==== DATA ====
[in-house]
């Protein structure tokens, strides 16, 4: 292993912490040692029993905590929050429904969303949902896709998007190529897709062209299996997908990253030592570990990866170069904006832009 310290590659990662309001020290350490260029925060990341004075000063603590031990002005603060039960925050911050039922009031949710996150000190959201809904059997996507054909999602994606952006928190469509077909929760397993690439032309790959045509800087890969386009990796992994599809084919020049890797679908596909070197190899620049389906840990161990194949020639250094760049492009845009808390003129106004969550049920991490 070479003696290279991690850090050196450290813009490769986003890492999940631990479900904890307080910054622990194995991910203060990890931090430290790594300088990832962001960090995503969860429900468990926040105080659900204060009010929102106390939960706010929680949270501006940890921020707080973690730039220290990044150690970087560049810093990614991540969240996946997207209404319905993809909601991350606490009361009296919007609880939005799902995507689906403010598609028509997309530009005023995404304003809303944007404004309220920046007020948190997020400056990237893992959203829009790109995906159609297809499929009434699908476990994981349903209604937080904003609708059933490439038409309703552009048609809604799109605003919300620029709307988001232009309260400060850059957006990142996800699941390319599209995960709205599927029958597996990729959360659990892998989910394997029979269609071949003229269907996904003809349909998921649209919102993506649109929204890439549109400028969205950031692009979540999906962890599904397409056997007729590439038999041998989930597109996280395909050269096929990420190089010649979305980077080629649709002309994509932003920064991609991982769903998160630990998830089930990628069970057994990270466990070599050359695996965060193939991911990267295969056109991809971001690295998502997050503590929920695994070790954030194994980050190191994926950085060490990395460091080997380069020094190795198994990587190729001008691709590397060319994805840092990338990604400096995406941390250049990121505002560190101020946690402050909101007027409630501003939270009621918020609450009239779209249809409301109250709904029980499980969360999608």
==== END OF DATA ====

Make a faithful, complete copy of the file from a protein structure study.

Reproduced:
[in-house]
């Protein structure tokens, strides 16, 4: 292993912490040692029993905590929050429904969303949902896709998007190529897709062209299996997908990253030592570990990866170069904006832009 310290590659990662309001020290350490260029925060990341004075000063603590031990002005603060039960925050911050039922009031949710996150000190959201809904059997996507054909999602994606952006928190469509077909929760397993690439032309790959045509800087890969386009990796992994599809084919020049890797679908596909070197190899620049389906840990161990194949020639250094760049492009845009808390003129106004969550049920991490 070479003696290279991690850090050196450290813009490769986003890492999940631990479900904890307080910054622990194995991910203060990890931090430290790594300088990832962001960090995503969860429900468990926040105080659900204060009010929102106390939960706010929680949270501006940890921020707080973690730039220290990044150690970087560049810093990614991540969240996946997207209404319905993809909601991350606490009361009296919007609880939005799902995507689906403010598609028509997309530009005023995404304003809303944007404004309220920046007020948190997020400056990237893992959203829009790109995906159609297809499929009434699908476990994981349903209604937080904003609708059933490439038409309703552009048609809604799109605003919300620029709307988001232009309260400060850059957006990142996800699941390319599209995960709205599927029958597996990729959360659990892998989910394997029979269609071949003229269907996904003809349909998921649209919102993506649109929204890439549109400028969205950031692009979540999906962890599904397409056997007729590439038999041998989930597109996280395909050269096929990420190089010649979305980077080629649709002309994509932003920064991609991982769903998160630990998830089930990628069970057994990270466990070599050359695996965060193939991911990267295969056109991809971001690295998502997050503590929920695994070790954030194994980050190191994926950085060490990395460091080997380069020094190795198994990587190729001008691709590397060319994805840092990338990604400096995406941390250049990121505002560190101020946690402050909101007027409630501003939270009621918020609450009239779209249809409301109250709904029980499980969360999608």